2/20/15

Variables Make Life Work

Should I do it?

For the vast majority of my life I had been paralyzed by a fear of trying anything new. I think it might have been partially due to the fact that I moved around so much. I lived in so many different places that I needed some kind of grounding; something constant. Don't make me eat Chinese food, I've had macaroni and cheese my whole life and I'm not about to stop! That all changed when I started to set down roots in the Tampa Bay area. I realized I was missing a lot, so I branched out. It was one of the best decisions I ever made. But sometimes I'm still plagued by insecurity when I get a great new idea. Is it really that great? Am I missing something that's gonna screw someone else down the line if I change the status quo? It's taken me a while, but I'm getting quicker and quicker at saying Yes. Yes, I should do it.

And here's why that's important: I should do the thing not because the thing is going to work, but because it's a variable. And variables are the heartbeat of life. They don't just make life interesting, they make life possible. Evolution is driven on the engine of mutation. Mutations are tiny, random variables in genetic information. Without variables, evolution wouldn't work, so you can see I mean "they make life possible" quite literally. What I've learned by branching out and adding variables into my life, is that holding fast to established rules, while it may be comforting, holds you back. Stagnation kills. And throwing a pile of crap against a wall and seeing what sticks just might be how you discover the next great adhesive polymer.
Google is a great example of a company that throws crap against the wall to see what sticks. It's part of what makes me love them so much. By now everyone knows that it is (or was, if some reports are true) part of their employee policy that 20% of their time is supposed to be used on their own projects using Google resources. Often, those 20% time projects rise to the top and become vital parts of various Google projects. They are literally random variables that no one in charge was planning on, but they became what made Google great. 20% time is what created Gmail... and the rest is history.

But Google also has another policy that's very important to making random variables work. In evolution, if a mutation doesn't work, the species goes extinct. In Google, if a new project doesn't gain traction, it dies. And now, a moment of silence for Google Wave, Google Reader, Orkut, and countless other products and features that just didn't make the cut...
And there's the thing. Google is not afraid to fail. As a matter of fact, they're not afraid to get really excited about a thing! and then still fail. That is something that I learned as I started breaking out of my shell. One of the reasons I didn't try anything new is because I was desperate not to fail at what I was doing. And when you fear failing, you stagnate, and when you stagnate, you die. Go out and fail, fall on your face, be humiliated, get up, and try something else, because either you learned something as you fell, or you calloused your face against getting hurt again. You cannot be afraid of failing, you cannot be afraid of being humiliated. As a matter of fact, humiliation humanizes you. People will actually start to like you if you fail, acknowledge your failure, and move on. And this was a lesson that was especially difficult for me to learn.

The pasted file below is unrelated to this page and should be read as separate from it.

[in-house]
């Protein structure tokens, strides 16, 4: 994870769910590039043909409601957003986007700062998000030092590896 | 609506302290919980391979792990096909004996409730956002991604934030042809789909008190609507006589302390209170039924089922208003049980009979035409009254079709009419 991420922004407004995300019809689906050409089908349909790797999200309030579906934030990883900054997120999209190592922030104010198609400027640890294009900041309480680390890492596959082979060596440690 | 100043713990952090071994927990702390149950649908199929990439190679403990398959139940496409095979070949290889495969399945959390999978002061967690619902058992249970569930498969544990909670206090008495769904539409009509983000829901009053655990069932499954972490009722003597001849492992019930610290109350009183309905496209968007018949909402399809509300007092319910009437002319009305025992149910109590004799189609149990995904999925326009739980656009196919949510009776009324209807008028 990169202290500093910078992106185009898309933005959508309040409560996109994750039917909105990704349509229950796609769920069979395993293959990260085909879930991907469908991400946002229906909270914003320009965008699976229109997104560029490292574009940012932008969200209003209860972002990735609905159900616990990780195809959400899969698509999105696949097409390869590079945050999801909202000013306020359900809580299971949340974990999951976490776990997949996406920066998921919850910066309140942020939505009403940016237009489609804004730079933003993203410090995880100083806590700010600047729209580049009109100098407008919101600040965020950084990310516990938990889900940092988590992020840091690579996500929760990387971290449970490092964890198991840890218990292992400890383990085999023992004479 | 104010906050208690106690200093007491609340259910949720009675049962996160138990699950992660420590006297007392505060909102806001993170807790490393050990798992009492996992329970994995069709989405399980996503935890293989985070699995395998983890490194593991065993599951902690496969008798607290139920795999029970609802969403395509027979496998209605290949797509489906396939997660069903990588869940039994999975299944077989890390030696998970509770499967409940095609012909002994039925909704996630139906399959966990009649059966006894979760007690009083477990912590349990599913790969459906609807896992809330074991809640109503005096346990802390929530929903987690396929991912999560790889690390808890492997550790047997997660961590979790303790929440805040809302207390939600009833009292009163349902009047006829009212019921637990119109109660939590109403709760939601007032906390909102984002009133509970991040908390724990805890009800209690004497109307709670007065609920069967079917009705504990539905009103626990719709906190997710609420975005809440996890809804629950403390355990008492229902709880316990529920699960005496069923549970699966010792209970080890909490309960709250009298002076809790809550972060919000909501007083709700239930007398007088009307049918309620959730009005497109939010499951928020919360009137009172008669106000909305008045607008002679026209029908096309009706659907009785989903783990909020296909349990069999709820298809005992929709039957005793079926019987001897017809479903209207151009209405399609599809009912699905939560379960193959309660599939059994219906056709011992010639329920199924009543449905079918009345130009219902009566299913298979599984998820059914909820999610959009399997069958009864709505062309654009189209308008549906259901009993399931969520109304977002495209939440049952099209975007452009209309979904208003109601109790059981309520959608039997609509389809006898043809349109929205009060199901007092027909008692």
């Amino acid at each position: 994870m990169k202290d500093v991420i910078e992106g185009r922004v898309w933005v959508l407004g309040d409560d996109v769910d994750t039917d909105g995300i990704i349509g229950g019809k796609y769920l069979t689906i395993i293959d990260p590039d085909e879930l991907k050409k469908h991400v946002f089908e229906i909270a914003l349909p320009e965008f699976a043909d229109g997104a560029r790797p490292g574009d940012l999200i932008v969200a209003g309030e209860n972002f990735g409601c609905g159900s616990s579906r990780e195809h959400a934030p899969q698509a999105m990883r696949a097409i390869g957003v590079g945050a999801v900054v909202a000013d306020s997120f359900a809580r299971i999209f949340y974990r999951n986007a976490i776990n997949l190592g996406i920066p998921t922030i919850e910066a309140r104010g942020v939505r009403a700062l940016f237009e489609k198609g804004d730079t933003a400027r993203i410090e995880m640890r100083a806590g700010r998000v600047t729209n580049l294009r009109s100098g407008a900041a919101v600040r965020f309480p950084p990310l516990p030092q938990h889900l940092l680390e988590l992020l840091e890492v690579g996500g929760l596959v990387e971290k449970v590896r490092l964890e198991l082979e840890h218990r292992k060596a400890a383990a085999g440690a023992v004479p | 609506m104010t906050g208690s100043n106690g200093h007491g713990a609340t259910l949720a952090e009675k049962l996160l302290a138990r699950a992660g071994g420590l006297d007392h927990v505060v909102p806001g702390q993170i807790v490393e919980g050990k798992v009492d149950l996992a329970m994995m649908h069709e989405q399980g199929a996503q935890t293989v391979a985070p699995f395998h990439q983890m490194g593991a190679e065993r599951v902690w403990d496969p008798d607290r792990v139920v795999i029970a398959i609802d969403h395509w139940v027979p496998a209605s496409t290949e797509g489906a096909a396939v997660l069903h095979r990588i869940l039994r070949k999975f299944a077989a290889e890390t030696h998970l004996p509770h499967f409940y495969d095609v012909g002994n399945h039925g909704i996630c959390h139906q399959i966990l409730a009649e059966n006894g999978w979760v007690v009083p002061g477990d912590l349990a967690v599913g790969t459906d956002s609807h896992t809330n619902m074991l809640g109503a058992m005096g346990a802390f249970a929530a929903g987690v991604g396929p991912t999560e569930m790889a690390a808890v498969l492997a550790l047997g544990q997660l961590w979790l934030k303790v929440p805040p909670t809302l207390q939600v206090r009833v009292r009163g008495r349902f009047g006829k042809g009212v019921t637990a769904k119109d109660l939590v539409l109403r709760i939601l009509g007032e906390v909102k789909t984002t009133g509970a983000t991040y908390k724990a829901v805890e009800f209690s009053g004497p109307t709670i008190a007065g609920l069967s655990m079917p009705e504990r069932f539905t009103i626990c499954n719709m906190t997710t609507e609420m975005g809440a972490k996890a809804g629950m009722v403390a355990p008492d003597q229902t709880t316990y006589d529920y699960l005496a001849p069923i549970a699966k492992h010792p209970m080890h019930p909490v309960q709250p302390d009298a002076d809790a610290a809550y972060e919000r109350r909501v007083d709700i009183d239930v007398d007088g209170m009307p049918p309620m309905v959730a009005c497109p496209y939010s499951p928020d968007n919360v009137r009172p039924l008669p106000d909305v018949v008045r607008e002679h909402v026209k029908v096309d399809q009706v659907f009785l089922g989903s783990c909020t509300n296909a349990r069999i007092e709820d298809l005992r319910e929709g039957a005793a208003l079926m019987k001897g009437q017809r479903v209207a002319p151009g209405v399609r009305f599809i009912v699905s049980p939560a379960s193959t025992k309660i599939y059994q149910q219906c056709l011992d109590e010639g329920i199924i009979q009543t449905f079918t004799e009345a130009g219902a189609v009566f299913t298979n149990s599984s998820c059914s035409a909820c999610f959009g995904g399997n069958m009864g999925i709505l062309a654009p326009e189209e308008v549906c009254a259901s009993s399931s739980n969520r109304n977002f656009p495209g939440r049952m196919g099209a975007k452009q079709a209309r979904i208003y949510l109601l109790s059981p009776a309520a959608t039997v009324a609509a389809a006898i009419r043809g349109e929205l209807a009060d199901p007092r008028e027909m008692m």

What got me going down this line of thought was a Fifth Element-reference-riddled piece by Kiki Schirr on Medium, "Why I’m suspicious of A/B tests." In it, Kiki tells the story of how A/B testing led a company to give her a terrible UX which, apparently, was at least better than it used to be, but still sent her on a rage. (Go read it. I'll wait...)
Anyway, as I was reading that, my gears started turning, as they usually do, about what could be a good alternative to A/B testing. It became obvious when I considered the policy of the company I just joined, GreenBarLabs. The "Labs" part isn't just a bit of cute imagery to show that we're techy and scientific. It is literally our policy to experiment, as if in a lab, with whatever sounds like a good idea, throwing away what doesn't work and keeping what does. And not just to do this when there's a problem, but to constantly throw in new variables so that we can keep evolving.

So, here's my unsolicited answer to the unasked question, "Steve, what's a better solution than A/B testing?" Well, Kiki, I'm glad you asked! Throw a pile of crap against a wall and see what sticks. And, perhaps more importantly, don't be afraid to fail. Kiki makes the point in her article that the human element is important, and I totally agree with that, too. Take a look at your UX through your own human eyes and see how it makes you feel. But, in the meantime, keep on throwing crap against the wall again and again and again, whether it seems like you should or not. There's nothing wrong with a little change. Change is what makes life possible.